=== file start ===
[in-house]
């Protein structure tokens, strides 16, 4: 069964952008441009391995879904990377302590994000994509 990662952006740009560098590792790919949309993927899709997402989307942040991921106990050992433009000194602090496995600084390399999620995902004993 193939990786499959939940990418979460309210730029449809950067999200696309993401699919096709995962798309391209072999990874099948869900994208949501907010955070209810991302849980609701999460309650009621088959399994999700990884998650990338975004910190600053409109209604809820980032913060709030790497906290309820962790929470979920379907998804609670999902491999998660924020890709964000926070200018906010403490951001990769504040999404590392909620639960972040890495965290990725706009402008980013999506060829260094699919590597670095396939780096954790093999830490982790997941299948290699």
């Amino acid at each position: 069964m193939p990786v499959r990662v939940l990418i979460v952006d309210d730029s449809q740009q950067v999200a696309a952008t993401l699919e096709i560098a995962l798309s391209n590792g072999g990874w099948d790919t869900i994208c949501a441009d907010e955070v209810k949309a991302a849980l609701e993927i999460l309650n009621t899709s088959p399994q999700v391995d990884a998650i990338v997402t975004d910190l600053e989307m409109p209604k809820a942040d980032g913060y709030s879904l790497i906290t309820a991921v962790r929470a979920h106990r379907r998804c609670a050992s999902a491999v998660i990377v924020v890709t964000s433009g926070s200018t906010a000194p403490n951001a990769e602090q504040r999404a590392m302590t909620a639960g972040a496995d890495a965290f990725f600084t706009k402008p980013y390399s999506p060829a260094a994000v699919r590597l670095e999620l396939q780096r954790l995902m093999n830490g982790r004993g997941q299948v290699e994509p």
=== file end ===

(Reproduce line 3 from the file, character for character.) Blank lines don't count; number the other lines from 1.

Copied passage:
């Amino acid at each position: 069964m193939p990786v499959r990662v939940l990418i979460v952006d309210d730029s449809q740009q950067v999200a696309a952008t993401l699919e096709i560098a995962l798309s391209n590792g072999g990874w099948d790919t869900i994208c949501a441009d907010e955070v209810k949309a991302a849980l609701e993927i999460l309650n009621t899709s088959p399994q999700v391995d990884a998650i990338v997402t975004d910190l600053e989307m409109p209604k809820a942040d980032g913060y709030s879904l790497i906290t309820a991921v962790r929470a979920h106990r379907r998804c609670a050992s999902a491999v998660i990377v924020v890709t964000s433009g926070s200018t906010a000194p403490n951001a990769e602090q504040r999404a590392m302590t909620a639960g972040a496995d890495a965290f990725f600084t706009k402008p980013y390399s999506p060829a260094a994000v699919r590597l670095e999620l396939q780096r954790l995902m093999n830490g982790r004993g997941q299948v290699e994509p």